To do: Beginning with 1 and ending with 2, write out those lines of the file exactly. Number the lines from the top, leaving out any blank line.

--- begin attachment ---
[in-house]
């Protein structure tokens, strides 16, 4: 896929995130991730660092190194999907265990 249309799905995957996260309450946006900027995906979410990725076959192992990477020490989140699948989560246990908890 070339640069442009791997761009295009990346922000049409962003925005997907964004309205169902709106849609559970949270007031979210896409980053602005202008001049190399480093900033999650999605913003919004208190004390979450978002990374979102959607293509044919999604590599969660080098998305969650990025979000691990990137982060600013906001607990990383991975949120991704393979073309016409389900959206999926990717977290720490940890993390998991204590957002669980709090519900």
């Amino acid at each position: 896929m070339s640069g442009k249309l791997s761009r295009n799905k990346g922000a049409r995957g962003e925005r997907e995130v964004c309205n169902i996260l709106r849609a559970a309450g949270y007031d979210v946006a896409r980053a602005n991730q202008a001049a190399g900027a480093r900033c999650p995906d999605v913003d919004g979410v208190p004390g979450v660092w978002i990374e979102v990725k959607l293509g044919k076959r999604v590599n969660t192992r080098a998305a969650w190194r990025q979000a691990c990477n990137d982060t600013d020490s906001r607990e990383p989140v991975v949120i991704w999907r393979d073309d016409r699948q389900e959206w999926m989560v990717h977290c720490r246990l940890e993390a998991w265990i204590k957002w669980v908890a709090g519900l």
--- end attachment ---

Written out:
[in-house]
């Protein structure tokens, strides 16, 4: 896929995130991730660092190194999907265990 249309799905995957996260309450946006900027995906979410990725076959192992990477020490989140699948989560246990908890 070339640069442009791997761009295009990346922000049409962003925005997907964004309205169902709106849609559970949270007031979210896409980053602005202008001049190399480093900033999650999605913003919004208190004390979450978002990374979102959607293509044919999604590599969660080098998305969650990025979000691990990137982060600013906001607990990383991975949120991704393979073309016409389900959206999926990717977290720490940890993390998991204590957002669980709090519900």